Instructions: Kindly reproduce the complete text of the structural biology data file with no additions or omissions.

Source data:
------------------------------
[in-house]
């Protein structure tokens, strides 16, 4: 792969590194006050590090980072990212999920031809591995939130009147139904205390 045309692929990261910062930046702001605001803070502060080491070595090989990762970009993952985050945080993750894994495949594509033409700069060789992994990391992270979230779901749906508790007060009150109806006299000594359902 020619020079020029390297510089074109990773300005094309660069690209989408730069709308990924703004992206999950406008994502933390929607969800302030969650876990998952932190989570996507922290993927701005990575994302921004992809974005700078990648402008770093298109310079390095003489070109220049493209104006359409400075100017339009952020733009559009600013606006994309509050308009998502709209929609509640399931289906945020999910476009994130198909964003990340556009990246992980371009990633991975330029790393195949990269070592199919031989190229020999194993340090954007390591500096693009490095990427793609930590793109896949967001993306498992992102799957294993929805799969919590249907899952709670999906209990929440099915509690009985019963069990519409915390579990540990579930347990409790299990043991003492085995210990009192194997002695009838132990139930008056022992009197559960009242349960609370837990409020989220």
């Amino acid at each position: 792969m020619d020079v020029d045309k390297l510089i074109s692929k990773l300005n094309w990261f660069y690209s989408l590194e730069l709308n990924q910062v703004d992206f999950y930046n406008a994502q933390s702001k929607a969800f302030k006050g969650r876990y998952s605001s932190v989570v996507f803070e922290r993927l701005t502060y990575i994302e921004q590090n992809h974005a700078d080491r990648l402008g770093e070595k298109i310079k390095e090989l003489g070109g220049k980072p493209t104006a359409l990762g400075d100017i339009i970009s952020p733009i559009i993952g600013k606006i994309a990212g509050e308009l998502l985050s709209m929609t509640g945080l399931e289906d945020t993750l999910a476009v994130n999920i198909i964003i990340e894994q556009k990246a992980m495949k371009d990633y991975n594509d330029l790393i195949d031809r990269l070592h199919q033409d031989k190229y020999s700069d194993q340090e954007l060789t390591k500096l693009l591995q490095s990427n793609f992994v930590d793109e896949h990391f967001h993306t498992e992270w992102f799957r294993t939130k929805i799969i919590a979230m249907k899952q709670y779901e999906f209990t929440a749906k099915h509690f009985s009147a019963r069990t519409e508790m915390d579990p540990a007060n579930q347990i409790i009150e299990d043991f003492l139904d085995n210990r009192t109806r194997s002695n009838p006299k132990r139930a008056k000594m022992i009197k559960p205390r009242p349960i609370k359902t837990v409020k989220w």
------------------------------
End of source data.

[in-house]
């Protein structure tokens, strides 16, 4: 792969590194006050590090980072990212999920031809591995939130009147139904205390 045309692929990261910062930046702001605001803070502060080491070595090989990762970009993952985050945080993750894994495949594509033409700069060789992994990391992270979230779901749906508790007060009150109806006299000594359902 020619020079020029390297510089074109990773300005094309660069690209989408730069709308990924703004992206999950406008994502933390929607969800302030969650876990998952932190989570996507922290993927701005990575994302921004992809974005700078990648402008770093298109310079390095003489070109220049493209104006359409400075100017339009952020733009559009600013606006994309509050308009998502709209929609509640399931289906945020999910476009994130198909964003990340556009990246992980371009990633991975330029790393195949990269070592199919031989190229020999194993340090954007390591500096693009490095990427793609930590793109896949967001993306498992992102799957294993929805799969919590249907899952709670999906209990929440099915509690009985019963069990519409915390579990540990579930347990409790299990043991003492085995210990009192194997002695009838132990139930008056022992009197559960009242349960609370837990409020989220």
């Amino acid at each position: 792969m020619d020079v020029d045309k390297l510089i074109s692929k990773l300005n094309w990261f660069y690209s989408l590194e730069l709308n990924q910062v703004d992206f999950y930046n406008a994502q933390s702001k929607a969800f302030k006050g969650r876990y998952s605001s932190v989570v996507f803070e922290r993927l701005t502060y990575i994302e921004q590090n992809h974005a700078d080491r990648l402008g770093e070595k298109i310079k390095e090989l003489g070109g220049k980072p493209t104006a359409l990762g400075d100017i339009i970009s952020p733009i559009i993952g600013k606006i994309a990212g509050e308009l998502l985050s709209m929609t509640g945080l399931e289906d945020t993750l999910a476009v994130n999920i198909i964003i990340e894994q556009k990246a992980m495949k371009d990633y991975n594509d330029l790393i195949d031809r990269l070592h199919q033409d031989k190229y020999s700069d194993q340090e954007l060789t390591k500096l693009l591995q490095s990427n793609f992994v930590d793109e896949h990391f967001h993306t498992e992270w992102f799957r294993t939130k929805i799969i919590a979230m249907k899952q709670y779901e999906f209990t929440a749906k099915h509690f009985s009147a019963r069990t519409e508790m915390d579990p540990a007060n579930q347990i409790i009150e299990d043991f003492l139904d085995n210990r009192t109806r194997s002695n009838p006299k132990r139930a008056k000594m022992i009197k559960p205390r009242p349960i609370k359902t837990v409020k989220w």